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UPDATE 2-Silicon Valley Bank to sell stock to cope with cash burn


Deposits drop faster than forecast - SVB


Capital raise, PE injection, asset restructure to help


Stock drops 30% after hours

(Updates shares)

March 9 (Reuters) - Startup-focused lender SVB Financial Group is selling assets and has embarked on a $1.75 billion share sale to shore up its balance sheet after cutting the 2023 forecast as rising interest rates weighed on the company and its customers.

SVB's troubles are the latest example of strain in rates-sensitive parts of the U.S. economy - coming just hours after crypto-lender Silvergate said it was winding down operations late on Wednesday.

Shares in the California-based parent of Silicon Valley Bank dropped nearly 30% in premarket trading on Thursday.

SVB loans money to early-stage businesses and says it banked nearly half of U.S. venture-backed technology and life-sciences companies with stock market listings in 2022.

Its customers' "cash burn" rose in February and is driving deposits lower than forecast, CEO Greg Becker said in a letter to investors. Combined with higher costs of capital, that is pressuring margins and income, he said.

In response, SVB said it is seeking to raise more than $2 billion, made up of $500 million from private equity firm General Atlantic and $1.75 billion via a public equity offering.

General Atlantic was not immediately available for comment outside normal business hours.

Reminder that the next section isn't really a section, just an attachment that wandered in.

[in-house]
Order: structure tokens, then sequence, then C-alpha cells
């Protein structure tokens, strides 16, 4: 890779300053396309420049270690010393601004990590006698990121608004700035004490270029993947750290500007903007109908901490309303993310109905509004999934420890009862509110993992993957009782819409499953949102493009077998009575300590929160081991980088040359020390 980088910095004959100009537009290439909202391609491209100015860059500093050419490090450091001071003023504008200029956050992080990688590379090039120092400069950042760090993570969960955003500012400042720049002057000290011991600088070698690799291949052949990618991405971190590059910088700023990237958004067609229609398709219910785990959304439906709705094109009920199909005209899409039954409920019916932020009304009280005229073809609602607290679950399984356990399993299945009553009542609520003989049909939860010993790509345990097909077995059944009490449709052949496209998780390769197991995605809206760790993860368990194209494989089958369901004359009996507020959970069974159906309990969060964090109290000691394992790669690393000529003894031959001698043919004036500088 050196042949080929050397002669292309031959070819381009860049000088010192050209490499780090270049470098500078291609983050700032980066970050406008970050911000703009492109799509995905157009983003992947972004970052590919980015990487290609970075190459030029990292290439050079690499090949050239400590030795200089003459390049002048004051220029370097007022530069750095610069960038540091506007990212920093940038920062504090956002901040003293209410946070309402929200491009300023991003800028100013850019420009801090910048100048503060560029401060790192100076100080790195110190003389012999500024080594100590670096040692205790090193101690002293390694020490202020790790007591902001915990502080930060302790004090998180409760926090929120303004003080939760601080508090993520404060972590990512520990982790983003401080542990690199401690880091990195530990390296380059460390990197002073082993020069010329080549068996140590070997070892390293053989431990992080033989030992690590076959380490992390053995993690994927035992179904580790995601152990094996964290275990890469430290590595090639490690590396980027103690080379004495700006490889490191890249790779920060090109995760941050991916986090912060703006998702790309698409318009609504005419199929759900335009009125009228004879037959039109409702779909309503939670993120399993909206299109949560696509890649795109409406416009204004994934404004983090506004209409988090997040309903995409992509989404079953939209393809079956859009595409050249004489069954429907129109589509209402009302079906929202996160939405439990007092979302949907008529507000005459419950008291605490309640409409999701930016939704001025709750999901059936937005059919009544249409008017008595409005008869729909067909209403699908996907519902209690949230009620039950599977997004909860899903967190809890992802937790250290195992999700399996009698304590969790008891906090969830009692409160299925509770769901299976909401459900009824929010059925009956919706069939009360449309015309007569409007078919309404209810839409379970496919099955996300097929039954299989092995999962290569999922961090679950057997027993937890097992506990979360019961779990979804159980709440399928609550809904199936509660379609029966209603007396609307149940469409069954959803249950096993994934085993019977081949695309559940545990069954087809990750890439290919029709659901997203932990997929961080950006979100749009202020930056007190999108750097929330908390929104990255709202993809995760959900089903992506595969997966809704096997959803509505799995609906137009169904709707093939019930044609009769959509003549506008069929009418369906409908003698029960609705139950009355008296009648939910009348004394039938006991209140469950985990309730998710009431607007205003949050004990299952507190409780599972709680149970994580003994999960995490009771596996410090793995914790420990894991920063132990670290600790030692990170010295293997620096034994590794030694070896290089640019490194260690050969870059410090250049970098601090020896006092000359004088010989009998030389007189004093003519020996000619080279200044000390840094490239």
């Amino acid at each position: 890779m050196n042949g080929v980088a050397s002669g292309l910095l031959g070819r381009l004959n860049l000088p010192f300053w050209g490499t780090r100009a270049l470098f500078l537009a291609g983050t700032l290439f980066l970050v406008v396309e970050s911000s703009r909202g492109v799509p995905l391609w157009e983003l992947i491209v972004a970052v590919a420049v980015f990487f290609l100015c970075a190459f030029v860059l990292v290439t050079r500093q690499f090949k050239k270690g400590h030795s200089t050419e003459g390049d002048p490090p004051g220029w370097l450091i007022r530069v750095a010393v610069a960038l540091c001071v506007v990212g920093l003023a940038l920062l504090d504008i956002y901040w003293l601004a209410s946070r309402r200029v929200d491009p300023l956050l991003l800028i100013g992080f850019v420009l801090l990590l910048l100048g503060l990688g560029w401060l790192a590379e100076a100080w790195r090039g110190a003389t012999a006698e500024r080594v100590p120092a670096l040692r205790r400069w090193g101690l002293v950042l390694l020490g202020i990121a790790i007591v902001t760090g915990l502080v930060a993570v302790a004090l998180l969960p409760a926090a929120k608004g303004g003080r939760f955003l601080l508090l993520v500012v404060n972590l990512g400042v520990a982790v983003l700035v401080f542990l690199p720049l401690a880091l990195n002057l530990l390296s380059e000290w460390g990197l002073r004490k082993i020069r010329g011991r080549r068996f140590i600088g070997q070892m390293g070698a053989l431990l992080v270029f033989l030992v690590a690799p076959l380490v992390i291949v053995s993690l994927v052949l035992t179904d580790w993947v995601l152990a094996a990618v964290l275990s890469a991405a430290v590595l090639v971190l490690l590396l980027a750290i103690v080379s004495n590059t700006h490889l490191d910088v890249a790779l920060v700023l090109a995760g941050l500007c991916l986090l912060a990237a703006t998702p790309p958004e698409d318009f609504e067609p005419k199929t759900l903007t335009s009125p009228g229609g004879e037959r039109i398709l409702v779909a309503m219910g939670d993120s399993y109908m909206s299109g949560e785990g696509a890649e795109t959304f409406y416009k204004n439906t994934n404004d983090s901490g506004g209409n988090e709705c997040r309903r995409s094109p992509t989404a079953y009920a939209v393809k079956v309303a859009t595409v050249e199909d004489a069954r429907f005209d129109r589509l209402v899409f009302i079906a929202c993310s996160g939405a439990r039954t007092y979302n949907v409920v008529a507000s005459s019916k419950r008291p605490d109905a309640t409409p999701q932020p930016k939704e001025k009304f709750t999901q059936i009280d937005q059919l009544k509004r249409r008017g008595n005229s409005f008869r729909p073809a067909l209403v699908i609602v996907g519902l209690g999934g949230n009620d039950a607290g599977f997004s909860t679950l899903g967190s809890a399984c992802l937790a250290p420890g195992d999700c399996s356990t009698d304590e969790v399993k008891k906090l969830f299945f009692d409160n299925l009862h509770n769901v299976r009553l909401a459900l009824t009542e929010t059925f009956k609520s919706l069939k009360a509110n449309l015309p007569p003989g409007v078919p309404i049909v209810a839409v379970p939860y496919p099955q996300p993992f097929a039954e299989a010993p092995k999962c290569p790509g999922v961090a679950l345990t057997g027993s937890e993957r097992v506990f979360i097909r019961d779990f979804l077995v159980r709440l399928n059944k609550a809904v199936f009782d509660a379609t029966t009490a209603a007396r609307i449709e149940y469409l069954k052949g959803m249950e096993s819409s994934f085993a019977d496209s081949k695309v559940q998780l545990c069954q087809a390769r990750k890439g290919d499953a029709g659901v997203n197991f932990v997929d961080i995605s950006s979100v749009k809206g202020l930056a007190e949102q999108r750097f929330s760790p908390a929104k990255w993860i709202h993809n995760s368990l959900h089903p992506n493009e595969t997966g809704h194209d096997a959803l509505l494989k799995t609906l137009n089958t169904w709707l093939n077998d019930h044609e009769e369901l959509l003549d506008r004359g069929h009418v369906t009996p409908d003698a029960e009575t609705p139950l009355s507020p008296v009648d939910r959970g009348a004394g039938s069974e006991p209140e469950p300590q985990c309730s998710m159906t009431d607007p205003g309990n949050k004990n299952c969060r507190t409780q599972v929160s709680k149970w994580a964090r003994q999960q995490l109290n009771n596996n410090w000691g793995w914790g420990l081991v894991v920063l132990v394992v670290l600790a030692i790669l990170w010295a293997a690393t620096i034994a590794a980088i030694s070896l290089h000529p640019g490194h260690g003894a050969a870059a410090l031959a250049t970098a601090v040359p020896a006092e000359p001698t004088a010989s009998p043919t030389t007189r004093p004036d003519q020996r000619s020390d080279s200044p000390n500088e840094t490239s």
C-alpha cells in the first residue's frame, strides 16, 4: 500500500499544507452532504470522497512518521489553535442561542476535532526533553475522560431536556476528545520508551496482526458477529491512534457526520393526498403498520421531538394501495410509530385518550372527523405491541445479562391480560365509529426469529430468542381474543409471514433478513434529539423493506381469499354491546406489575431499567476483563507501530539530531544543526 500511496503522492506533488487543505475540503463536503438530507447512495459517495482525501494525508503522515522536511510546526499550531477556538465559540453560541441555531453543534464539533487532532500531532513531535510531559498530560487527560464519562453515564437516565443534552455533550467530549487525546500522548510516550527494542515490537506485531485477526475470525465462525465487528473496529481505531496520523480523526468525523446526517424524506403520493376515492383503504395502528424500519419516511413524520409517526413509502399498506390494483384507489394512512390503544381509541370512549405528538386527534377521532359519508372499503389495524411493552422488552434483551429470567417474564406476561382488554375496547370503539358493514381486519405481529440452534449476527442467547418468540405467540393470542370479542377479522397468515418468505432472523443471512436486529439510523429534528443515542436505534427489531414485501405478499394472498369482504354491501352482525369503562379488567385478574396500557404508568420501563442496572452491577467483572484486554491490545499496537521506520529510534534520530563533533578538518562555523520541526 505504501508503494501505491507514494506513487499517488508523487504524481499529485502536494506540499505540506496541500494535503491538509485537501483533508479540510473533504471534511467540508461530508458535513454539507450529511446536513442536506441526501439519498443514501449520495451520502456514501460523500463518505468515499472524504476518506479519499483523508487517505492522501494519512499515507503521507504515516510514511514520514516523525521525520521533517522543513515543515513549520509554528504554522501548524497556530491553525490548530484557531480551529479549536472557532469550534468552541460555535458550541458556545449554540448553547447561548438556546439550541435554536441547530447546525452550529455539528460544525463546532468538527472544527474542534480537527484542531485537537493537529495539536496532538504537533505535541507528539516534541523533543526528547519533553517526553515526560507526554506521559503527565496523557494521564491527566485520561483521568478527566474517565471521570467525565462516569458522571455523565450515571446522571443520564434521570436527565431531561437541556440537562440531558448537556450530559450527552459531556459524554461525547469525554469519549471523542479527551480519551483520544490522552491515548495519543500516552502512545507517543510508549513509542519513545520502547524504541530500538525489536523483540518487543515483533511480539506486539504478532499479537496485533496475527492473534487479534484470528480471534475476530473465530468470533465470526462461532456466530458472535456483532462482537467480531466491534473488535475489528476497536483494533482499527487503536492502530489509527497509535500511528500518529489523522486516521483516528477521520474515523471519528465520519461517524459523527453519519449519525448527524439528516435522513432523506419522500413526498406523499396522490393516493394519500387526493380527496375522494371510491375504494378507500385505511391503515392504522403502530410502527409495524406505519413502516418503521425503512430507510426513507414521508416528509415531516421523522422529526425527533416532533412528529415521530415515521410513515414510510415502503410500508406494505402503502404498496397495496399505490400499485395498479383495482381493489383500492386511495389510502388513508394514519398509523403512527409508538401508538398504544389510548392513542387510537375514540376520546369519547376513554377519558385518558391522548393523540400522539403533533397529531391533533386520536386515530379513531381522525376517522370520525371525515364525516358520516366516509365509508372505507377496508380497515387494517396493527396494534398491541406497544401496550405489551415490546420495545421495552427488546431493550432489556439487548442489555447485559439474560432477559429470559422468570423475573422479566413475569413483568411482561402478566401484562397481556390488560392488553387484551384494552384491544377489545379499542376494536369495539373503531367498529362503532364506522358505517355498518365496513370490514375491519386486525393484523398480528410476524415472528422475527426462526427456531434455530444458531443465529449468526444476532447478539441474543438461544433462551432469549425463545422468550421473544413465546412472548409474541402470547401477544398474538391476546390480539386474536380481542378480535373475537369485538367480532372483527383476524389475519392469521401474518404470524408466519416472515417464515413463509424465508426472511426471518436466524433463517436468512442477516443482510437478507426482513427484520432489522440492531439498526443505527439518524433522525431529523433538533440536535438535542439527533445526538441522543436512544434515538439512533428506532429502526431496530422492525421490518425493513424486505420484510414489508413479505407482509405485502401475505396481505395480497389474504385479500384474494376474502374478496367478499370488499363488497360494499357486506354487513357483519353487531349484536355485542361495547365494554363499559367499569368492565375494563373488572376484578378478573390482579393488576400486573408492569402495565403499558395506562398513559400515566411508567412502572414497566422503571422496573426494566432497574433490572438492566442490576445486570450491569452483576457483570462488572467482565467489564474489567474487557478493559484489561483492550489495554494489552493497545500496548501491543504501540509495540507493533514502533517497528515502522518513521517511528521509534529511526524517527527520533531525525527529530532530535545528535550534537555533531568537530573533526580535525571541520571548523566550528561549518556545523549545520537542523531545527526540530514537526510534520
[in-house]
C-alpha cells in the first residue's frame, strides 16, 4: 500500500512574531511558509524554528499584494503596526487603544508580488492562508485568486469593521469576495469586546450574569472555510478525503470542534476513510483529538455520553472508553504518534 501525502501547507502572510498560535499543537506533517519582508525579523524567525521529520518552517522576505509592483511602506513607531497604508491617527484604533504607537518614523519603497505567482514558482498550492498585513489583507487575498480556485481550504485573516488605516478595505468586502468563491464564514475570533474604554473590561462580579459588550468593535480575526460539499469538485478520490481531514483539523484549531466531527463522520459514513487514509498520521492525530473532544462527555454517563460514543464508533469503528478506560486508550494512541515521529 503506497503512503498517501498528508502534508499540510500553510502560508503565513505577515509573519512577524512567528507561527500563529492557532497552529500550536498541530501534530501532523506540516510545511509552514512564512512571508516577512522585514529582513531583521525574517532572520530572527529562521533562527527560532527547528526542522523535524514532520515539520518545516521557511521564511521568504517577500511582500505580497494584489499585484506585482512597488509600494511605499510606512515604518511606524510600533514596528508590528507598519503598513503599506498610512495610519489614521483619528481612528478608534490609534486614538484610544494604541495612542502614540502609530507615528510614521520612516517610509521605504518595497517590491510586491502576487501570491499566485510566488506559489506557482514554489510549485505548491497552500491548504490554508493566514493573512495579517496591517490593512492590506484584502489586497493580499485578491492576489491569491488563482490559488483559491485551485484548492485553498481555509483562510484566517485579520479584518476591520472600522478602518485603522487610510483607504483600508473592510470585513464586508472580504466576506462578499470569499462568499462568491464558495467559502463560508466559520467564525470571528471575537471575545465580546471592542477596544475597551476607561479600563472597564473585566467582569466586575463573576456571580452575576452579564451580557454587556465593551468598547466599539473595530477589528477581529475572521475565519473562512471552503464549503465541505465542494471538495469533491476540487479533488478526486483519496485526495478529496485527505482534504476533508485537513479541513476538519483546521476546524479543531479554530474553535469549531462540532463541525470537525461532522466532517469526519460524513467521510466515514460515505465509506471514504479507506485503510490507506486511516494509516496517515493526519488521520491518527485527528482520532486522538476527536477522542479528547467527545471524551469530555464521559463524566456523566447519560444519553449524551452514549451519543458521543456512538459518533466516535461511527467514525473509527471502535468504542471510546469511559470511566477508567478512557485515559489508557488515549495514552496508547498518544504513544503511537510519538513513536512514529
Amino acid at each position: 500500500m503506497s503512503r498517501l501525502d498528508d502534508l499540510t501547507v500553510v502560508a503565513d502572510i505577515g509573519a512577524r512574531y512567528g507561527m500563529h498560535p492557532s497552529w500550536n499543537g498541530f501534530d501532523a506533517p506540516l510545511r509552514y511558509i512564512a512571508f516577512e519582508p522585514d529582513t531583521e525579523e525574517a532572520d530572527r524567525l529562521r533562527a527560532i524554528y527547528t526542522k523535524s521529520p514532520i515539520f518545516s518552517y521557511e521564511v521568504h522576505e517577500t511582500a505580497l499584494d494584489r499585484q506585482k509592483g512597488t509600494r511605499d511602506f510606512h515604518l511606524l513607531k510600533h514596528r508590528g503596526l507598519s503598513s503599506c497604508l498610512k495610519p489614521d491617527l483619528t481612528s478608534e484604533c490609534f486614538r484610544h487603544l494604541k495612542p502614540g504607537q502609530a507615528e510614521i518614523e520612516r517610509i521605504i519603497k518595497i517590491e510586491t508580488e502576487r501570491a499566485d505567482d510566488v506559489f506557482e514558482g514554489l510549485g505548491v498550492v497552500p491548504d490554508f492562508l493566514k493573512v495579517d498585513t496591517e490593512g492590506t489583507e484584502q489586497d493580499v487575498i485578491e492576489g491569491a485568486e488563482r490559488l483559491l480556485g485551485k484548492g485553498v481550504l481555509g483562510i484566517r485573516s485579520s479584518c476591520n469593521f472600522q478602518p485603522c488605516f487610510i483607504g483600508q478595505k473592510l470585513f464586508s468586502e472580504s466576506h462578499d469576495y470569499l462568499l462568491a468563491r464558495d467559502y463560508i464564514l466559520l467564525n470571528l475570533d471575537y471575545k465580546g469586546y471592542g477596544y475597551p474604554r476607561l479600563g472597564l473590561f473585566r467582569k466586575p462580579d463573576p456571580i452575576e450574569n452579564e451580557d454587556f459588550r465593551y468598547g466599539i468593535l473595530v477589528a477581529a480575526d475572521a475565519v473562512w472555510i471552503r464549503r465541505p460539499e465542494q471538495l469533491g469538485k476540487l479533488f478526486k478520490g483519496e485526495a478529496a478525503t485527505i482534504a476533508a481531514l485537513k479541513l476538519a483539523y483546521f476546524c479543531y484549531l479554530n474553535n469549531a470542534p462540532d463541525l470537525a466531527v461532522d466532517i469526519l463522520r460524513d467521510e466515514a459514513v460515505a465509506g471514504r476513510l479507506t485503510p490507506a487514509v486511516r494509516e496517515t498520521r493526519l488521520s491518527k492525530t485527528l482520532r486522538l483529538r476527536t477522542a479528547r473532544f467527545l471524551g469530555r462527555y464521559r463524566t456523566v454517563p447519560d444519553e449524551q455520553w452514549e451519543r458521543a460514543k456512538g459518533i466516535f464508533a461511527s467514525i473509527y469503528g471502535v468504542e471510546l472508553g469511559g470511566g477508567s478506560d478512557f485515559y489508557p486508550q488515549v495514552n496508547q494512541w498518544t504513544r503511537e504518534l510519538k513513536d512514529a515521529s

The company also liquidated most of its securities portfolio, raising $21 billion, which it plans to re-invest in shorter-term debt while doubling its term borrowing to $30 billion.

"We are taking these actions because we expect continued higher interest rates, pressured public and private markets, and elevated cash burn levels from our clients," Becker said.

"When we see a return to balance between venture investment and cash burn – we will be well positioned to accelerate growth and profitability," he added, noting SVB is "well capitalised".

SVB also published updated outlook estimates, and forecasts a "mid thirties" percentage drop in net interest income this year - larger than the "high teens" drop it forecast seven weeks earlier.

It now projects the fall in net interest margins this year to ease to 1.45-1.55% from its January forecast for 1.75-1.85%. (Reporting by Ananya Mariam Rajesh in Bengaluru and Tom Westbrook in Sydney; Editing by Krishna Chandra Eluri, Jane Merriman and Dhanya Ann Thoppil)